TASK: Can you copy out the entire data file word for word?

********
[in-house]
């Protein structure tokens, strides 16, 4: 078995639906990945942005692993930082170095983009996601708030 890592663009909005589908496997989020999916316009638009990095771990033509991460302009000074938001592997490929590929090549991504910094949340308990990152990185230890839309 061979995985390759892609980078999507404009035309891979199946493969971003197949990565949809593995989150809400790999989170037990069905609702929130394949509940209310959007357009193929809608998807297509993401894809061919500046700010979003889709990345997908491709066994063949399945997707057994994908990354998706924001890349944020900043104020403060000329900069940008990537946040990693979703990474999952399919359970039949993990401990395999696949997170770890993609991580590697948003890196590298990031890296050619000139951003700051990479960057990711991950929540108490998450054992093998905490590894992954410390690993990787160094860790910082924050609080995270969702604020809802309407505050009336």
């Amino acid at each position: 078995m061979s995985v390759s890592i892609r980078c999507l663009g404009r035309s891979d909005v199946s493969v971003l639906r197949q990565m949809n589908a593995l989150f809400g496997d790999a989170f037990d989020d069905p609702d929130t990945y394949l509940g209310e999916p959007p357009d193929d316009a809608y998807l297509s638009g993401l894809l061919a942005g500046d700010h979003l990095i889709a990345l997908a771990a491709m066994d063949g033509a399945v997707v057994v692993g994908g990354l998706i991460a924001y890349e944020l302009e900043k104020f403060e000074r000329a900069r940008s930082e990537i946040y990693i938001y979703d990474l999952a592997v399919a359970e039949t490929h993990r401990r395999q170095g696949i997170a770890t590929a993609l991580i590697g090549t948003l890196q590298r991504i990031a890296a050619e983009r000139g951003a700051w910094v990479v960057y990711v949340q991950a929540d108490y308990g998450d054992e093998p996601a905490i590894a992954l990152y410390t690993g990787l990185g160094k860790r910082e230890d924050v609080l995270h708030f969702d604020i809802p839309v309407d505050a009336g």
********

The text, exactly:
[in-house]
């Protein structure tokens, strides 16, 4: 078995639906990945942005692993930082170095983009996601708030 890592663009909005589908496997989020999916316009638009990095771990033509991460302009000074938001592997490929590929090549991504910094949340308990990152990185230890839309 061979995985390759892609980078999507404009035309891979199946493969971003197949990565949809593995989150809400790999989170037990069905609702929130394949509940209310959007357009193929809608998807297509993401894809061919500046700010979003889709990345997908491709066994063949399945997707057994994908990354998706924001890349944020900043104020403060000329900069940008990537946040990693979703990474999952399919359970039949993990401990395999696949997170770890993609991580590697948003890196590298990031890296050619000139951003700051990479960057990711991950929540108490998450054992093998905490590894992954410390690993990787160094860790910082924050609080995270969702604020809802309407505050009336």
């Amino acid at each position: 078995m061979s995985v390759s890592i892609r980078c999507l663009g404009r035309s891979d909005v199946s493969v971003l639906r197949q990565m949809n589908a593995l989150f809400g496997d790999a989170f037990d989020d069905p609702d929130t990945y394949l509940g209310e999916p959007p357009d193929d316009a809608y998807l297509s638009g993401l894809l061919a942005g500046d700010h979003l990095i889709a990345l997908a771990a491709m066994d063949g033509a399945v997707v057994v692993g994908g990354l998706i991460a924001y890349e944020l302009e900043k104020f403060e000074r000329a900069r940008s930082e990537i946040y990693i938001y979703d990474l999952a592997v399919a359970e039949t490929h993990r401990r395999q170095g696949i997170a770890t590929a993609l991580i590697g090549t948003l890196q590298r991504i990031a890296a050619e983009r000139g951003a700051w910094v990479v960057y990711v949340q991950a929540d108490y308990g998450d054992e093998p996601a905490i590894a992954l990152y410390t690993g990787l990185g160094k860790r910082e230890d924050v609080l995270h708030f969702d604020i809802p839309v309407d505050a009336g």